Italy’s parliament has authorized a naval operation inside the territorial waters of Libya to stem the flow of illegal migrants. Until now, the EU member states did not have the authorization to enter the Libyan waters to curb people traffickers across the Mediterranean Sea.
Italy’s decision was met with outrage from leftist open-borders activists and aid groups. Amnesty International called the move to dispatch naval ships into Libyan waters “a shameful attempt by the Italian authorities to circumvent their duty to rescue refugees and migrants at sea.” The naval mission will “endanger migrants,” lamented Human Rights Watch. Italy justified the operation, saying it has been authorized by Libya’s government.
The German public broadcaster ARD reports:
Italy's parliament has approved the military operation off the Libyan coast to combat people smuggling. The resolution of the Italian government, brought at the request of Fayez al-Sarraj-led Libyan government, was supported by 328 out of 630 MPs. Subsequently, the Senate also gave its approval by casting 170 votes in favour. Italian soldiers can now give technical and logistical support to the coast guard of the civil-war ravaged nation -- even inside Libya’s territorial waters.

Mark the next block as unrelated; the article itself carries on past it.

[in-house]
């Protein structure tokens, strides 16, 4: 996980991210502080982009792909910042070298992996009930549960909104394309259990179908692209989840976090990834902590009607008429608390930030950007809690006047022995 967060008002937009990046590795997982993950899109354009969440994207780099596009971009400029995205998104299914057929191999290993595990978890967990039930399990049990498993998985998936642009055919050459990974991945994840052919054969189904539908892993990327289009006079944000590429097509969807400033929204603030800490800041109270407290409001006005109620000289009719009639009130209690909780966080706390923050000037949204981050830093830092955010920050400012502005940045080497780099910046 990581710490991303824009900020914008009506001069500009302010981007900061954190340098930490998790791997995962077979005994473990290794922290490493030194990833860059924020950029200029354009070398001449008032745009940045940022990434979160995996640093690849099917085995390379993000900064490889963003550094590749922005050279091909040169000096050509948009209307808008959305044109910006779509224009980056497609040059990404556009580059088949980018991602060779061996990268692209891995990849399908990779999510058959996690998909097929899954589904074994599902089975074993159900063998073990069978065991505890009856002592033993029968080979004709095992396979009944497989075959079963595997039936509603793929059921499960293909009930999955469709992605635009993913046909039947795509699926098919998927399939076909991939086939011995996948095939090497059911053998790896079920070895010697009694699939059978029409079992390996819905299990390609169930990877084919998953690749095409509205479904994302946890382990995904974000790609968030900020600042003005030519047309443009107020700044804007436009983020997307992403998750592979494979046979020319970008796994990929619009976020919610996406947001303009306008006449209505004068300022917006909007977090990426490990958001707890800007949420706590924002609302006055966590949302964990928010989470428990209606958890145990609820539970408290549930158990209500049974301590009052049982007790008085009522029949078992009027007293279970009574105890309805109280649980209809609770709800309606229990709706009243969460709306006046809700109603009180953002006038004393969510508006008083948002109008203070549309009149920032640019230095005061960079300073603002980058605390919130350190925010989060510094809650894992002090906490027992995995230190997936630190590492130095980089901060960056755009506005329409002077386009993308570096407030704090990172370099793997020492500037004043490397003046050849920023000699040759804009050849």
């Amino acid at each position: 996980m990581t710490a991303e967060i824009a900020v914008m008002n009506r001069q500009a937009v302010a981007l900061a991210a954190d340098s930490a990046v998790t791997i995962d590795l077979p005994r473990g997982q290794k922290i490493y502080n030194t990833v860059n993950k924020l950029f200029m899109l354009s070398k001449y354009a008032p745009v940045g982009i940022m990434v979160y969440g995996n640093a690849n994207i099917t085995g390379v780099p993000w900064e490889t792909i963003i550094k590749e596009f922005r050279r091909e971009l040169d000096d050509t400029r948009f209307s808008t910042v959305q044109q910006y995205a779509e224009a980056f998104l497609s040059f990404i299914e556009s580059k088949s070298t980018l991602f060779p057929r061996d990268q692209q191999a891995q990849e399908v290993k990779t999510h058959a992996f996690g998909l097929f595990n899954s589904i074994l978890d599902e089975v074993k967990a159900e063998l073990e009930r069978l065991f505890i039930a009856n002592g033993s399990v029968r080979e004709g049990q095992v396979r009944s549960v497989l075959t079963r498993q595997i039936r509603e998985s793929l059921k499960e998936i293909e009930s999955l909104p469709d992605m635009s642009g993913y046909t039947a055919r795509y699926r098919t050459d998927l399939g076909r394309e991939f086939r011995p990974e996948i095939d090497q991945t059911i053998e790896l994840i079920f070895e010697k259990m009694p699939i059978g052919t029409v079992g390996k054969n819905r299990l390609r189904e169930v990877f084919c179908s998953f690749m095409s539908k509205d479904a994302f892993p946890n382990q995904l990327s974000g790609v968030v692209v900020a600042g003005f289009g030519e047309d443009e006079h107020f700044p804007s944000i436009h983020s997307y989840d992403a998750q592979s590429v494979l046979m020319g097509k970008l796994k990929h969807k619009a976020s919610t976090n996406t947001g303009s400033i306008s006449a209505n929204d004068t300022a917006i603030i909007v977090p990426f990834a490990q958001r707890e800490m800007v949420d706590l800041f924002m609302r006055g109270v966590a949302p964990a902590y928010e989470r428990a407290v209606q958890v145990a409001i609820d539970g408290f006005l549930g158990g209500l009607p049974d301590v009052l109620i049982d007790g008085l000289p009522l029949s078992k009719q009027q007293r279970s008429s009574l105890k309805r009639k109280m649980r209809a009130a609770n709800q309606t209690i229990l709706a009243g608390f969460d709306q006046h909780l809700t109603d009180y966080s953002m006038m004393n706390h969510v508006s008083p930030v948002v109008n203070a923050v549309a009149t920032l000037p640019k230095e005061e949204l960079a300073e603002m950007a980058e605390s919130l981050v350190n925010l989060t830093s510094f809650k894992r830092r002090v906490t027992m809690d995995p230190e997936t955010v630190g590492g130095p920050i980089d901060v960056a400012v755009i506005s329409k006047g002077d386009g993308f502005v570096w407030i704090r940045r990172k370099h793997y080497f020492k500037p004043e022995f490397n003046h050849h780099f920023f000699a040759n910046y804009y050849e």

Prime Minister Paolo Gentiloni described the operation as a potential turning point in the refugee crisis. Italy hopes to stabilise the war ravaged country and get a better grip over the migrant routes through this operation. [Translation by author]
Italy’s move to deploy naval ships in the Libyan waters coincides with its crackdown on NGOs and activist groups aiding people traffickers. The Italian coast guard impounded a German "rescue boat" for allegedly aiding illegal immigration.
The British newspaper Daily Express reports:
Rome has begun imposing a controversial code of conduct for NGOs operating in the Mediterranean which is designed to reduce the number of asylum seekers arriving at its shores. (…)
Earlier today Italian coastguard intercepted a rescue ship called the Iuventa, run by the German charity Jugend Rettet, off the island of Lampedusa which is the arrival point for most migrants rescued in the Mediterranean.
The organisation initially insisted that the vessel had not been impounded and that the crew had not been arrested, but said it had no further information on its status.
However, a police spokesman later confirmed that the boat had been indeed since been impounded by the authorities “on suspicion of facilitating illegal immigration”.
Earlier this year, an Italian prosecutor had accused aid groups of colluding with people traffickers.
British newspaper Independent had quoted the Sicily-based prosecutor, Carmelo Zuccaro, saying, “We have evidence that there are direct contacts between certain NGOs and people traffickers in Libya.”
“Charities were making telephone calls to Libya, helping to guide smugglers’ ships in Libyan as well as international waters and advising them to turn off transponders to avoid detection,” an Italian prosecutor added.